Reference will now be made to FIGS. 6 to 11 in conjunction with FIGS. 1 and 2 in describing the construction of the inner protective garment 20 in more detail. The garment is constructed from the same LYCRA fabric as is used for the ventilated panels of the pant. This provides some ventilation for the inner garment too as well as stretability. The garment will be made available in a number of sizes and will be designed to be a relatively snug fit. At the same time, the LYCRA will allow some flexibility in sizing as well as permitting a degree of "give" when the wearer moves.
Referring back to FIGS. 1 and 2, the body portion of the garment is made up of a central panel 110 and two side panels 112 and 114 stitched together using conventional garment manufacturing techniques. The central panel 110 is somewhat T-shaped as cut and includes a main (stem) portion 110a and two side portions 110b and 110c which extend outwardly from the top of portion 110a (see FIG. 2). The main portion 110a of panel 110 extends down from the waistband of the garment at the back between the legs and up to the top of the garment at the front. The lateral portions 110b and 110c form the outer surface of the "waistband" of the garment (although this "waistband" will be positioned in wear somewhat higher than the normal waistband area of the wearer). The side panels 112 and 114 are stitched to respectively opposite side margins of the central portion 110a of panel 110 and extend around to form the sides of the shell of the garment below the pouches 40, 42, 44 and 46. The side panels also extend up behind the lateral portions 110b and 110c of panel 110 to form the inner surface of the waistband and are stitched to the lateral portions by lines of stitching such as that indicated at 116 in FIG. 8. The panels 112 and 114 are also stitched to the lower marginal edges of the lateral portions 110b and 110c of panel 110 by lines of stitching indicated at 118 and 120 in FIGS. 1 and 2. Part of stitching 120 is also visible in FIG. 8 and it will be seen that the two fabric layers which make up the waistband define the pockets for receiving the rib cage protector pads 48 and 50. The waistband terminates in downwardly inclined edges at the front of the garment which locate the pads 48 and 50 in one direction and lines of stitching 122 and 124 at the back of the garment prevent the pads from moving in the other direction.
An inner panel 126 overlies the main central portion 110a of panel 110 and is stitched thereto so that this portion of the panel is effectively of double thickness and defines the pocket 28 for receiving the tail-bone protector pad 30 of the garment (see FIG. 10).
At the front of the garment, the main portion 110a of panel 110 is also stitched to the side panels 112 and 114 by lines of stitching which are also used to secure lacing panels 128 and 130 to the garment. These panels are provided with eyelets 132 for receiving a lace 134 by which the garment can be drawn tightly around the torso of a wearer. The lacing panels are shown in cross-section in FIG. 11 and it will be seen that each panel is in fact formed by a double-wall pouch forming a pocket for a protective pad. The fly pad 52 referred to above is disposed immediately behind main panel portion 110a in the region of the lacing panels 128 and 130 and is itself received in a pouch 134 secured by stitching 136 to the inner surface of panel portion 110a.
Referring back to FIG. 8, each of the pouches 40, 42, 44 and 46 at the sides of the garment is formed by two layers of LYCRA fabric stitched together along their outer edges and stitched to the relevant side panel 112 or 114 of the shell of the garment along their inner edges as shown in the case of pouches 40 and 44. By way of example, pouch 44 comprises inner and outer layers 138 and 140 secured together by a line of stitching indicated at 142 and attached to the panel 114 by respective lines of stitching 144 and 146. In this way, the lower portion 40a of the pouch remains free of attachment to the shell of the garment as discussed above. This structure is also typical of the other three pouches 42, 44 and 46.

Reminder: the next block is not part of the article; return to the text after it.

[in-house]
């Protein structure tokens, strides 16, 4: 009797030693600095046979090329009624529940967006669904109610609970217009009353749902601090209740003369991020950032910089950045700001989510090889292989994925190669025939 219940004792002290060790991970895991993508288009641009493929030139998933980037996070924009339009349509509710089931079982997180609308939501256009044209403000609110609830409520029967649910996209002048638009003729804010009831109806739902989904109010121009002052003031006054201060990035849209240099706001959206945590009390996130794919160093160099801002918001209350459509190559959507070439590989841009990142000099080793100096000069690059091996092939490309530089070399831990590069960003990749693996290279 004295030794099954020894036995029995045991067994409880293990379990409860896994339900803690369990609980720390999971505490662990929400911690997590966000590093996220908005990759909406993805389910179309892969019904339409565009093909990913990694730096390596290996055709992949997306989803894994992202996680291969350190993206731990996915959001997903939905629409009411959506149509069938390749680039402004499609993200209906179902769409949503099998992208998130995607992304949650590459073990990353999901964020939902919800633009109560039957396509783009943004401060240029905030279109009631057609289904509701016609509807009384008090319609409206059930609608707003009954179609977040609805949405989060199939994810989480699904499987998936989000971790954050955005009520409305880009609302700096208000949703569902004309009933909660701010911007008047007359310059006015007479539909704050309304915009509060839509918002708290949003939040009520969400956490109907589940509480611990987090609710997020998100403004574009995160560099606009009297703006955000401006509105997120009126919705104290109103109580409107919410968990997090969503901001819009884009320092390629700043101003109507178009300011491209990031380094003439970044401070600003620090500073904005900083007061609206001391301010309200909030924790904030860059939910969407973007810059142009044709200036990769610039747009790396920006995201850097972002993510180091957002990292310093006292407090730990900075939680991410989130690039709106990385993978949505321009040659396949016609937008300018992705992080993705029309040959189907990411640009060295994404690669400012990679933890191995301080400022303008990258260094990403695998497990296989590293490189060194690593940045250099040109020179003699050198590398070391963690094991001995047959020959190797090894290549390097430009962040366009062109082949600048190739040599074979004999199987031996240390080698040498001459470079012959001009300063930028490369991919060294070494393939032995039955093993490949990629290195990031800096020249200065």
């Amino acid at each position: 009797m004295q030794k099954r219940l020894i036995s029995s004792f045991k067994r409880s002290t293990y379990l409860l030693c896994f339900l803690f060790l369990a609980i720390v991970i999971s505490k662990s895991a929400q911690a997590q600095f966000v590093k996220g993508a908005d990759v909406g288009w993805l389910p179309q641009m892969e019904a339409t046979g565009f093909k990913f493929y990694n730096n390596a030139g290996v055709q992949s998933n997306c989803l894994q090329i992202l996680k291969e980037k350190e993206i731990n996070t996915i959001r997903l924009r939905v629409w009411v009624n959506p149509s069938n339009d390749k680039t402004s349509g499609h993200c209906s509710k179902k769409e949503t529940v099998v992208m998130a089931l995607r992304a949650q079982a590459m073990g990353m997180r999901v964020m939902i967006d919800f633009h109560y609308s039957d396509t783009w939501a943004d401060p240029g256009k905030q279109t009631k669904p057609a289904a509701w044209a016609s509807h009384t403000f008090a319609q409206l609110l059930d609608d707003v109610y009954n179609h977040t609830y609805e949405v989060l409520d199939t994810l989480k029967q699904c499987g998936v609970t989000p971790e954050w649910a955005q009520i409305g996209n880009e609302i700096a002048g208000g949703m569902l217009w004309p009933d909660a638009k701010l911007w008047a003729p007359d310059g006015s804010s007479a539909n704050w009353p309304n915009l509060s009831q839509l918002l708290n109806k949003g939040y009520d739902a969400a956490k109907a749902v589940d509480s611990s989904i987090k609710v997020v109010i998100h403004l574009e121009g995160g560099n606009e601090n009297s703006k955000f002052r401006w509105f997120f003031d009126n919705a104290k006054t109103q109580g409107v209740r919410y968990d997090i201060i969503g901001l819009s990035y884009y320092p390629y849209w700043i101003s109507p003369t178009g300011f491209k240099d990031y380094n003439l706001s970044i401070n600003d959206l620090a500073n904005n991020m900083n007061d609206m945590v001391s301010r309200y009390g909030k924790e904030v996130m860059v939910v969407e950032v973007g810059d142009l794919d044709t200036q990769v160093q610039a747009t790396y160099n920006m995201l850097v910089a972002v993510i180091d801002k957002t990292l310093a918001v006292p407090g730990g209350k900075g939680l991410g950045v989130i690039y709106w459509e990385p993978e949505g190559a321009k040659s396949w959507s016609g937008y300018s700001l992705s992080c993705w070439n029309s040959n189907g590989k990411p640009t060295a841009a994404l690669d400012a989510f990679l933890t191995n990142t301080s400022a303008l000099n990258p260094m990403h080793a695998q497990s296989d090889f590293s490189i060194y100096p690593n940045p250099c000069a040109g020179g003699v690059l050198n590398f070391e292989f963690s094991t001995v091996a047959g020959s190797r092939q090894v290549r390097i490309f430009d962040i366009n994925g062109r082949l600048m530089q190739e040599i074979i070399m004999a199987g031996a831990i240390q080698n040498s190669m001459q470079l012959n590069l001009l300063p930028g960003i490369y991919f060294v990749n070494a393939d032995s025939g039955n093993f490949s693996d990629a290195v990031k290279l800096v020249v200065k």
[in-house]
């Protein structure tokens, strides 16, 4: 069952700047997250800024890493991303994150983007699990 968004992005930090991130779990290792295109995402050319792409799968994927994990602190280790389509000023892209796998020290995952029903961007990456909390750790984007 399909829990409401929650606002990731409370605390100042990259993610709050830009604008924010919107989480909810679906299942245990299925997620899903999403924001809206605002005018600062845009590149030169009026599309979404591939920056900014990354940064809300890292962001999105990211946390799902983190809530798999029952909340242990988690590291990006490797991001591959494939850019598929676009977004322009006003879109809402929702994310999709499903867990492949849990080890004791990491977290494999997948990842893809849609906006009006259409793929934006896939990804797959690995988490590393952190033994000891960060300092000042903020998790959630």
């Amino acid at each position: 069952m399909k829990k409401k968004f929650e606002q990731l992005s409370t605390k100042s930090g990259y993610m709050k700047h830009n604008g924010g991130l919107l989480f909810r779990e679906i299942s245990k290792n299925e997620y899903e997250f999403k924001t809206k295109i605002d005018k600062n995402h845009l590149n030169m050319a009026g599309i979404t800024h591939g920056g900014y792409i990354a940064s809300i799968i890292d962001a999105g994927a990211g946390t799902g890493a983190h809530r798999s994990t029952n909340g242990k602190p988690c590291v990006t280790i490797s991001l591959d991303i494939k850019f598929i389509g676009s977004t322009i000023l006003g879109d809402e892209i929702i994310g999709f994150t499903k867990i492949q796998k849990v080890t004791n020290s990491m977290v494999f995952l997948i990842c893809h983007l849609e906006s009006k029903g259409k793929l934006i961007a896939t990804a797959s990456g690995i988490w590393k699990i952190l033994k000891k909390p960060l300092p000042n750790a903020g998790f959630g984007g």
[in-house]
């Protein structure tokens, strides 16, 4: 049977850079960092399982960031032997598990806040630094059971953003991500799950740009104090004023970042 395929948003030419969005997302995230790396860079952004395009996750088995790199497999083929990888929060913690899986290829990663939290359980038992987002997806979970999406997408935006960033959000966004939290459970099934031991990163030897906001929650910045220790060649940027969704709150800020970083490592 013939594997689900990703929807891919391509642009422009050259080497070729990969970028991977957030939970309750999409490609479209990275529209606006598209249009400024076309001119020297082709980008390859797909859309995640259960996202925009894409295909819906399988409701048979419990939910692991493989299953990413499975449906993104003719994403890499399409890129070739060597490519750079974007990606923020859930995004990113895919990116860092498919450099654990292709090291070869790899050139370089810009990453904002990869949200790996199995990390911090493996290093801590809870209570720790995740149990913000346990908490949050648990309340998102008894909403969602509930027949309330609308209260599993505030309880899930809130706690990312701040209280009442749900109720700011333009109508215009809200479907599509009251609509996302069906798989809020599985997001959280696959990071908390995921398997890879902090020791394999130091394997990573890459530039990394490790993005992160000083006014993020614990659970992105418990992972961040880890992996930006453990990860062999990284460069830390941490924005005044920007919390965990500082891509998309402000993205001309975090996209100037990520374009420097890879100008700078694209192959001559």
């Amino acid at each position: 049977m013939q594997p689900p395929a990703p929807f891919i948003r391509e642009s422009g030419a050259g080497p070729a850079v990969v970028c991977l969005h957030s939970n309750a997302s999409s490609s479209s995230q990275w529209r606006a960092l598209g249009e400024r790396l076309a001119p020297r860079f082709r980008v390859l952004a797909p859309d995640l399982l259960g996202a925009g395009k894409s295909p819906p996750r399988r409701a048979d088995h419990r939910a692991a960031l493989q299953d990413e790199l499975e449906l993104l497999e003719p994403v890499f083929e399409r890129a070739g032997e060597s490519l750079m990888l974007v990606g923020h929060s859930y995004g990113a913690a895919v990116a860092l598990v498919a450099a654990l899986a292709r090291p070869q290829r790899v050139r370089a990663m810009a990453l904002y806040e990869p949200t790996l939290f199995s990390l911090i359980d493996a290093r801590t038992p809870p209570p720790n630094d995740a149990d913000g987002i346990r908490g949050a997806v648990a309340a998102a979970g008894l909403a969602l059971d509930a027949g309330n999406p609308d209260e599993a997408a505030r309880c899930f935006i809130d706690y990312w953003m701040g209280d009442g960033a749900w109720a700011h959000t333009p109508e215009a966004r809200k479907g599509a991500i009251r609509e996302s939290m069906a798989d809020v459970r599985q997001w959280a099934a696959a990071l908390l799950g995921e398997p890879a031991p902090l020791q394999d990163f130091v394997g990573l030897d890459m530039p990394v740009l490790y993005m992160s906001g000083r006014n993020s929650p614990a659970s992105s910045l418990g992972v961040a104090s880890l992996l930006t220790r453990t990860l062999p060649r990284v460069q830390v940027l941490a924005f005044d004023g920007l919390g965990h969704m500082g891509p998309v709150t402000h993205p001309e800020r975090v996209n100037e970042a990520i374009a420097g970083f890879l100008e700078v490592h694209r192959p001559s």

The side panels 112 and 114 of the garment shell are provided with oval-shaped openings around which the leg portions 24 and 26 are attached. Each of these leg portions is defined by a tubular section of fabric having an upper end shaped to match the body portion and stitched thereto. In FIG. 8, part of the section used to form leg portion 24 is indicated at 147. An appropriately shaped section of LYCRA fabric denoted 148 is stitched to the outside of section 146 to form the pocket 142 for receiving pad 34. The other leg portion 26 is of similar construction.
FIG. 9 shows a typical one of the protective pads used in the garment of FIGS. 1 and 2. The pad comprises an inner core 150 in the form of a flat section of relatively stiff polyethylene plastic embedded in noncoated rigid polyethylene foam. Suitable foam is available from a number of sources, but in this embodiment, the pads are made using MINI-CELL (trade mark) foam sold by Foam-Mate Limited. The core imparts stiffness to the pad and provides additional protection. Perforations 152 are provided in the pads for ventilation and lightness. All of the pads used in the garment are of this form except for the fly pad 52, which has no core. Each of the pads can be individually removed from its pocket in the manner illustrated in FIGS. 6 and 7. These views relate specifically to the hip pad 43 but it is to be understood that they are representative only and that all of the other pads may be removed in similar fashion. Thus, pad 43 is received in a pocket defined by inner and outer sections of LYCRA fabric denoted 138 and 140. The outer section is in fact made up of two pieces of fabric which are overlapped to define a slit 154 for providing access to the interior of the pocket. Since the LYCRA material from which the pocket is made is stretchable, the overlapping portions of the pocket can be readily pulled back as shown in FIG. 7 to allow the pad to be removed as indicated by arrow 156. All of the pockets in the garment are similarly constructed (except for the lacing panels 128 and 130) and the corresponding slits for other pockets are denoted by the letter S in FIGS. 1 and 2. Thus, appropriate one of the pads can be removed as required according to player preference.